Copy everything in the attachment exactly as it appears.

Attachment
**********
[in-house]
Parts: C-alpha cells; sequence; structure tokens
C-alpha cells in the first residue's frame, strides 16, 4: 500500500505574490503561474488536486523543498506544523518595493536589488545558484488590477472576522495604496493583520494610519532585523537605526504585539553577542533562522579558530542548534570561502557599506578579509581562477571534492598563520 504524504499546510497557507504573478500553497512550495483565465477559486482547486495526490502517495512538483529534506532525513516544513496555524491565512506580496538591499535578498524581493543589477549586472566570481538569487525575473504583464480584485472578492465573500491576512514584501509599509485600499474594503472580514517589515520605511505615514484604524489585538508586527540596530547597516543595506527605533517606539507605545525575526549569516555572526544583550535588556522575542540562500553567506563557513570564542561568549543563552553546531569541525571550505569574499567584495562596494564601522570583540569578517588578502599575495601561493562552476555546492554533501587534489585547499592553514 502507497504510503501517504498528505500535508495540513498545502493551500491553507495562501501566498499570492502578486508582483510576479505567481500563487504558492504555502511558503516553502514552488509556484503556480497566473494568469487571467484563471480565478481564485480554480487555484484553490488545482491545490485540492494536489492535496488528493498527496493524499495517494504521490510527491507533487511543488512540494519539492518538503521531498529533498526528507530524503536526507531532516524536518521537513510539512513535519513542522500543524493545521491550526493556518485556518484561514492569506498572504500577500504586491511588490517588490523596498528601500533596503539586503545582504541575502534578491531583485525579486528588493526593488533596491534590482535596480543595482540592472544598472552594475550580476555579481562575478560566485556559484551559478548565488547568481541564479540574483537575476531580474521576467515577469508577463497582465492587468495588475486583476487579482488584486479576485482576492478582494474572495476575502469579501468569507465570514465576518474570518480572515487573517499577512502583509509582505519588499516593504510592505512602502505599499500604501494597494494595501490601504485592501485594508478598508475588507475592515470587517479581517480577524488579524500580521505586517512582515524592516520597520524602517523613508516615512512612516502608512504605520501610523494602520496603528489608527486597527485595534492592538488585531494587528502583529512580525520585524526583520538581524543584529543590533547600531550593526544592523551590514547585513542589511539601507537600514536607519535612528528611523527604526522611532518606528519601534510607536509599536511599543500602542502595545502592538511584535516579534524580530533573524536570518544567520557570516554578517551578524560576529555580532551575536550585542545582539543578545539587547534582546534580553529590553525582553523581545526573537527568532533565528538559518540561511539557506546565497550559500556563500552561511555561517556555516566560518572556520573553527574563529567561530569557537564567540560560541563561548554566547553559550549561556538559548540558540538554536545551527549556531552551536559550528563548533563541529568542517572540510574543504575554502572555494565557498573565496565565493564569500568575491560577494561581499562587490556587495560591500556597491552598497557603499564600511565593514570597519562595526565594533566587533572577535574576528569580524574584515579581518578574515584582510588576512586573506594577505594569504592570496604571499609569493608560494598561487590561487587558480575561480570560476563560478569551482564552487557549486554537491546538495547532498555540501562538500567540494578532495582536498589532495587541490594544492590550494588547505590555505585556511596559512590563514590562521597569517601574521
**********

[in-house]
Parts: C-alpha cells; sequence; structure tokens
C-alpha cells in the first residue's frame, strides 16, 4: 500500500505574490503561474488536486523543498506544523518595493536589488545558484488590477472576522495604496493583520494610519532585523537605526504585539553577542533562522579558530542548534570561502557599506578579509581562477571534492598563520 504524504499546510497557507504573478500553497512550495483565465477559486482547486495526490502517495512538483529534506532525513516544513496555524491565512506580496538591499535578498524581493543589477549586472566570481538569487525575473504583464480584485472578492465573500491576512514584501509599509485600499474594503472580514517589515520605511505615514484604524489585538508586527540596530547597516543595506527605533517606539507605545525575526549569516555572526544583550535588556522575542540562500553567506563557513570564542561568549543563552553546531569541525571550505569574499567584495562596494564601522570583540569578517588578502599575495601561493562552476555546492554533501587534489585547499592553514 502507497504510503501517504498528505500535508495540513498545502493551500491553507495562501501566498499570492502578486508582483510576479505567481500563487504558492504555502511558503516553502514552488509556484503556480497566473494568469487571467484563471480565478481564485480554480487555484484553490488545482491545490485540492494536489492535496488528493498527496493524499495517494504521490510527491507533487511543488512540494519539492518538503521531498529533498526528507530524503536526507531532516524536518521537513510539512513535519513542522500543524493545521491550526493556518485556518484561514492569506498572504500577500504586491511588490517588490523596498528601500533596503539586503545582504541575502534578491531583485525579486528588493526593488533596491534590482535596480543595482540592472544598472552594475550580476555579481562575478560566485556559484551559478548565488547568481541564479540574483537575476531580474521576467515577469508577463497582465492587468495588475486583476487579482488584486479576485482576492478582494474572495476575502469579501468569507465570514465576518474570518480572515487573517499577512502583509509582505519588499516593504510592505512602502505599499500604501494597494494595501490601504485592501485594508478598508475588507475592515470587517479581517480577524488579524500580521505586517512582515524592516520597520524602517523613508516615512512612516502608512504605520501610523494602520496603528489608527486597527485595534492592538488585531494587528502583529512580525520585524526583520538581524543584529543590533547600531550593526544592523551590514547585513542589511539601507537600514536607519535612528528611523527604526522611532518606528519601534510607536509599536511599543500602542502595545502592538511584535516579534524580530533573524536570518544567520557570516554578517551578524560576529555580532551575536550585542545582539543578545539587547534582546534580553529590553525582553523581545526573537527568532533565528538559518540561511539557506546565497550559500556563500552561511555561517556555516566560518572556520573553527574563529567561530569557537564567540560560541563561548554566547553559550549561556538559548540558540538554536545551527549556531552551536559550528563548533563541529568542517572540510574543504575554502572555494565557498573565496565565493564569500568575491560577494561581499562587490556587495560591500556597491552598497557603499564600511565593514570597519562595526565594533566587533572577535574576528569580524574584515579581518578574515584582510588576512586573506594577505594569504592570496604571499609569493608560494598561487590561487587558480575561480570560476563560478569551482564552487557549486554537491546538495547532498555540501562538500567540494578532495582536498589532495587541490594544492590550494588547505590555505585556511596559512590563514590562521597569517601574521